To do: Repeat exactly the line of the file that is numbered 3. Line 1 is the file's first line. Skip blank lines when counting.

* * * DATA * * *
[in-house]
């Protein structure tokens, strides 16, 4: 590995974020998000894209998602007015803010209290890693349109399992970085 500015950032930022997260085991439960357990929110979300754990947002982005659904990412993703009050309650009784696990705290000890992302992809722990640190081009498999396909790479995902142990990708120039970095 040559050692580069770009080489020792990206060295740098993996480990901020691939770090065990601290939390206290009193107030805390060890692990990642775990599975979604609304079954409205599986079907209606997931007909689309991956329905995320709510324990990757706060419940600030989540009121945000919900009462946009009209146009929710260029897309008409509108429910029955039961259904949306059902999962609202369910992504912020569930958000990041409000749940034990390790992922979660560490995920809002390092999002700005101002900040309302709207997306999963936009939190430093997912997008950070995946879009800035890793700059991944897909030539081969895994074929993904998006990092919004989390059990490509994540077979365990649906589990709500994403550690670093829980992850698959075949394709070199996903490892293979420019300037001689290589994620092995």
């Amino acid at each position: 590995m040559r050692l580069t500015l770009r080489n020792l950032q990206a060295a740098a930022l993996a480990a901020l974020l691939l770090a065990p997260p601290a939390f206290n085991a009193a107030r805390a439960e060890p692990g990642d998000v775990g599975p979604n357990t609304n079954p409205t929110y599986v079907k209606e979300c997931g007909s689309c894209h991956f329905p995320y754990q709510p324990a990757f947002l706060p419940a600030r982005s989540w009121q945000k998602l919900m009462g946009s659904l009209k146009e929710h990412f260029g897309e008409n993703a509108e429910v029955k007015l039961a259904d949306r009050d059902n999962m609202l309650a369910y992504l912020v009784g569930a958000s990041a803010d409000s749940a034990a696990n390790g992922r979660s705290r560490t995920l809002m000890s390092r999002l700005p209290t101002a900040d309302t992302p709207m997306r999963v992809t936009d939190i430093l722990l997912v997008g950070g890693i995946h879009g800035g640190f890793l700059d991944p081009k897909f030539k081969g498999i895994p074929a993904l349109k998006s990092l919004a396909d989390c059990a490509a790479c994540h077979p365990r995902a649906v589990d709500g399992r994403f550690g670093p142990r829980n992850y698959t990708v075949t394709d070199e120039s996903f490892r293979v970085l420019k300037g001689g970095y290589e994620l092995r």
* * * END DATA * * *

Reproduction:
């Amino acid at each position: 590995m040559r050692l580069t500015l770009r080489n020792l950032q990206a060295a740098a930022l993996a480990a901020l974020l691939l770090a065990p997260p601290a939390f206290n085991a009193a107030r805390a439960e060890p692990g990642d998000v775990g599975p979604n357990t609304n079954p409205t929110y599986v079907k209606e979300c997931g007909s689309c894209h991956f329905p995320y754990q709510p324990a990757f947002l706060p419940a600030r982005s989540w009121q945000k998602l919900m009462g946009s659904l009209k146009e929710h990412f260029g897309e008409n993703a509108e429910v029955k007015l039961a259904d949306r009050d059902n999962m609202l309650a369910y992504l912020v009784g569930a958000s990041a803010d409000s749940a034990a696990n390790g992922r979660s705290r560490t995920l809002m000890s390092r999002l700005p209290t101002a900040d309302t992302p709207m997306r999963v992809t936009d939190i430093l722990l997912v997008g950070g890693i995946h879009g800035g640190f890793l700059d991944p081009k897909f030539k081969g498999i895994p074929a993904l349109k998006s990092l919004a396909d989390c059990a490509a790479c994540h077979p365990r995902a649906v589990d709500g399992r994403f550690g670093p142990r829980n992850y698959t990708v075949t394709d070199e120039s996903f490892r293979v970085l420019k300037g001689g970095y290589e994620l092995r």